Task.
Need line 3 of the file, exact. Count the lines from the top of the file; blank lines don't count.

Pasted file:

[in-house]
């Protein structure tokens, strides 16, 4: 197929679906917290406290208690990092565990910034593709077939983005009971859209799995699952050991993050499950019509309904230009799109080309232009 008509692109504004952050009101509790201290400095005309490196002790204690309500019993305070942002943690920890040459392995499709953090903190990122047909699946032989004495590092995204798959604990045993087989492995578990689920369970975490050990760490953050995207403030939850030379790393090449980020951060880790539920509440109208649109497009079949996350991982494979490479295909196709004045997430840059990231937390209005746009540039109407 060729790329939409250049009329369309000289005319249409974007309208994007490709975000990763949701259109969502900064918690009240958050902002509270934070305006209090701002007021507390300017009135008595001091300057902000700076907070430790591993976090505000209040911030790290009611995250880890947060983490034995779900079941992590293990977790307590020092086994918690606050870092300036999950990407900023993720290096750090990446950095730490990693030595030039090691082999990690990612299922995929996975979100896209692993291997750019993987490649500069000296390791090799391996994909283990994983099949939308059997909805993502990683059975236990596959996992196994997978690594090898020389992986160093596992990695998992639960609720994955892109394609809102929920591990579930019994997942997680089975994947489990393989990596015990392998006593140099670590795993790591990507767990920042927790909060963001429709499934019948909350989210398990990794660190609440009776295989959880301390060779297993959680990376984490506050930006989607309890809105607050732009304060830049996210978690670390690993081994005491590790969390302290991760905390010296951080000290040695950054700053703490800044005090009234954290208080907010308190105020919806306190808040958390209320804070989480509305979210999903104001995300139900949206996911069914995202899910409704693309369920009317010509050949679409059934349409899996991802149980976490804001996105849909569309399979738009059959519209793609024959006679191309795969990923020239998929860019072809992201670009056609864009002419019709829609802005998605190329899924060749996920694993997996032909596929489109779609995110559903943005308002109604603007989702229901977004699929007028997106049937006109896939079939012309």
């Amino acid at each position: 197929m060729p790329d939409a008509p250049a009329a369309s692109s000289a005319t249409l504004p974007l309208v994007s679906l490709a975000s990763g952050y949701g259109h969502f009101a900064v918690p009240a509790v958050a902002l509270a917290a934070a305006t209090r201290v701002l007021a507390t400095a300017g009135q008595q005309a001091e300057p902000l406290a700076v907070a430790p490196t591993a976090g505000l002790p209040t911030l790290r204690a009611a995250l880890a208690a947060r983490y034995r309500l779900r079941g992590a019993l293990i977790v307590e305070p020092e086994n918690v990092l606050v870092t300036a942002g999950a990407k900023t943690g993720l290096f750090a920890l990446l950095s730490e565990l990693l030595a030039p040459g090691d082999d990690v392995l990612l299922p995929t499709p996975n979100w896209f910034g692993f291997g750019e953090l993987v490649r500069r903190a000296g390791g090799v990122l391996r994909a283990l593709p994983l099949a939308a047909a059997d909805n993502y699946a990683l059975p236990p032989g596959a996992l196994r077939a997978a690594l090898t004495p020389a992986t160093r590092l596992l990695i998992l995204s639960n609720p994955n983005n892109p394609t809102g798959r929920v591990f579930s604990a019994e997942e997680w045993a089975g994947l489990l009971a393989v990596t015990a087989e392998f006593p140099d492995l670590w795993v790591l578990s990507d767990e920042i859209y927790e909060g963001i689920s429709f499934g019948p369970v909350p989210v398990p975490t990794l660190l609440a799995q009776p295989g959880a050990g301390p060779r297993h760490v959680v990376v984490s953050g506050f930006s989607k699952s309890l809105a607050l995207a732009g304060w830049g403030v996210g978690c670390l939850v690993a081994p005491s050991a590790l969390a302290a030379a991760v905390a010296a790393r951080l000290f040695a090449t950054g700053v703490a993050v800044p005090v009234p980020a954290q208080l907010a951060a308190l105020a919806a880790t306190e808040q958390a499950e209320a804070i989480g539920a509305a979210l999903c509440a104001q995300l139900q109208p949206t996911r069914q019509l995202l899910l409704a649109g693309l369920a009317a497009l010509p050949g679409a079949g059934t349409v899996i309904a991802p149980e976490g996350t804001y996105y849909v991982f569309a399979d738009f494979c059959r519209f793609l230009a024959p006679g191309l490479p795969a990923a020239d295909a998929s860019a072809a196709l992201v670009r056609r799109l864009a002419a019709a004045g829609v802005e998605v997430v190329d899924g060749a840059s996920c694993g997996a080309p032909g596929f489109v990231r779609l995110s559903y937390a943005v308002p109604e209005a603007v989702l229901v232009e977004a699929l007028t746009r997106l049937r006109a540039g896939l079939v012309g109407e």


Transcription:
């Amino acid at each position: 197929m060729p790329d939409a008509p250049a009329a369309s692109s000289a005319t249409l504004p974007l309208v994007s679906l490709a975000s990763g952050y949701g259109h969502f009101a900064v918690p009240a509790v958050a902002l509270a917290a934070a305006t209090r201290v701002l007021a507390t400095a300017g009135q008595q005309a001091e300057p902000l406290a700076v907070a430790p490196t591993a976090g505000l002790p209040t911030l790290r204690a009611a995250l880890a208690a947060r983490y034995r309500l779900r079941g992590a019993l293990i977790v307590e305070p020092e086994n918690v990092l606050v870092t300036a942002g999950a990407k900023t943690g993720l290096f750090a920890l990446l950095s730490e565990l990693l030595a030039p040459g090691d082999d990690v392995l990612l299922p995929t499709p996975n979100w896209f910034g692993f291997g750019e953090l993987v490649r500069r903190a000296g390791g090799v990122l391996r994909a283990l593709p994983l099949a939308a047909a059997d909805n993502y699946a990683l059975p236990p032989g596959a996992l196994r077939a997978a690594l090898t004495p020389a992986t160093r590092l596992l990695i998992l995204s639960n609720p994955n983005n892109p394609t809102g798959r929920v591990f579930s604990a019994e997942e997680w045993a089975g994947l489990l009971a393989v990596t015990a087989e392998f006593p140099d492995l670590w795993v790591l578990s990507d767990e920042i859209y927790e909060g963001i689920s429709f499934g019948p369970v909350p989210v398990p975490t990794l660190l609440a799995q009776p295989g959880a050990g301390p060779r297993h760490v959680v990376v984490s953050g506050f930006s989607k699952s309890l809105a607050l995207a732009g304060w830049g403030v996210g978690c670390l939850v690993a081994p005491s050991a590790l969390a302290a030379a991760v905390a010296a790393r951080l000290f040695a090449t950054g700053v703490a993050v800044p005090v009234p980020a954290q208080l907010a951060a308190l105020a919806a880790t306190e808040q958390a499950e209320a804070i989480g539920a509305a979210l999903c509440a104001q995300l139900q109208p949206t996911r069914q019509l995202l899910l409704a649109g693309l369920a009317a497009l010509p050949g679409a079949g059934t349409v899996i309904a991802p149980e976490g996350t804001y996105y849909v991982f569309a399979d738009f494979c059959r519209f793609l230009a024959p006679g191309l490479p795969a990923a020239d295909a998929s860019a072809a196709l992201v670009r056609r799109l864009a002419a019709a004045g829609v802005e998605v997430v190329d899924g060749a840059s996920c694993g997996a080309p032909g596929f489109v990231r779609l995110s559903y937390a943005v308002p109604e209005a603007v989702l229901v232009e977004a699929l007028t746009r997106l049937r006109a540039g896939l079939v012309g109407e």